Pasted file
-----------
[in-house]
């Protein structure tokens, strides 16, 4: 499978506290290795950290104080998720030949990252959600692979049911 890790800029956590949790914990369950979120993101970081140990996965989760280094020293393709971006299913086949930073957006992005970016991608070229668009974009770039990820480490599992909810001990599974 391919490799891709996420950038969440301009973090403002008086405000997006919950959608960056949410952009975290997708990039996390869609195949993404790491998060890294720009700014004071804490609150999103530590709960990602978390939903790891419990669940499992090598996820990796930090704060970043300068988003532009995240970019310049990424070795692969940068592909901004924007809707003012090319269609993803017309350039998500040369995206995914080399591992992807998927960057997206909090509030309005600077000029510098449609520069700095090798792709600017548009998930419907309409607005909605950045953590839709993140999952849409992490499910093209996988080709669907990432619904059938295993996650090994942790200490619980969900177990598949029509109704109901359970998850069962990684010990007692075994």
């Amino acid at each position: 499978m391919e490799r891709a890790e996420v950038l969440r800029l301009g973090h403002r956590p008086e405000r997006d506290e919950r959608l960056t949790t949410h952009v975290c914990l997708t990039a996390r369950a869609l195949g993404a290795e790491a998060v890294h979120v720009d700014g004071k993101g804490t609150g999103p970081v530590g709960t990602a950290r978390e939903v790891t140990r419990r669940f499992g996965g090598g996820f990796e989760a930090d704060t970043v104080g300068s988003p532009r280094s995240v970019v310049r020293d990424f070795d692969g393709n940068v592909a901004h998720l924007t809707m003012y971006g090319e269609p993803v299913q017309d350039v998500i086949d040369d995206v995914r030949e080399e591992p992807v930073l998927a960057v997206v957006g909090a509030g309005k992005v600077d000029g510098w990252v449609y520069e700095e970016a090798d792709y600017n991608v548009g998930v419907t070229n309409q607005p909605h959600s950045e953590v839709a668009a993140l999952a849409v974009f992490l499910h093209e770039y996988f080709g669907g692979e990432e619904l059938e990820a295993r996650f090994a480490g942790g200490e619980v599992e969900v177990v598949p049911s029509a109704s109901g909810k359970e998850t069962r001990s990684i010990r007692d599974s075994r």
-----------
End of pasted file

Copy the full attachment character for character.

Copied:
[in-house]
């Protein structure tokens, strides 16, 4: 499978506290290795950290104080998720030949990252959600692979049911 890790800029956590949790914990369950979120993101970081140990996965989760280094020293393709971006299913086949930073957006992005970016991608070229668009974009770039990820480490599992909810001990599974 391919490799891709996420950038969440301009973090403002008086405000997006919950959608960056949410952009975290997708990039996390869609195949993404790491998060890294720009700014004071804490609150999103530590709960990602978390939903790891419990669940499992090598996820990796930090704060970043300068988003532009995240970019310049990424070795692969940068592909901004924007809707003012090319269609993803017309350039998500040369995206995914080399591992992807998927960057997206909090509030309005600077000029510098449609520069700095090798792709600017548009998930419907309409607005909605950045953590839709993140999952849409992490499910093209996988080709669907990432619904059938295993996650090994942790200490619980969900177990598949029509109704109901359970998850069962990684010990007692075994």
């Amino acid at each position: 499978m391919e490799r891709a890790e996420v950038l969440r800029l301009g973090h403002r956590p008086e405000r997006d506290e919950r959608l960056t949790t949410h952009v975290c914990l997708t990039a996390r369950a869609l195949g993404a290795e790491a998060v890294h979120v720009d700014g004071k993101g804490t609150g999103p970081v530590g709960t990602a950290r978390e939903v790891t140990r419990r669940f499992g996965g090598g996820f990796e989760a930090d704060t970043v104080g300068s988003p532009r280094s995240v970019v310049r020293d990424f070795d692969g393709n940068v592909a901004h998720l924007t809707m003012y971006g090319e269609p993803v299913q017309d350039v998500i086949d040369d995206v995914r030949e080399e591992p992807v930073l998927a960057v997206v957006g909090a509030g309005k992005v600077d000029g510098w990252v449609y520069e700095e970016a090798d792709y600017n991608v548009g998930v419907t070229n309409q607005p909605h959600s950045e953590v839709a668009a993140l999952a849409v974009f992490l499910h093209e770039y996988f080709g669907g692979e990432e619904l059938e990820a295993r996650f090994a480490g942790g200490e619980v599992e969900v177990v598949p049911s029509a109704s109901g909810k359970e998850t069962r001990s990684i010990r007692d599974s075994r």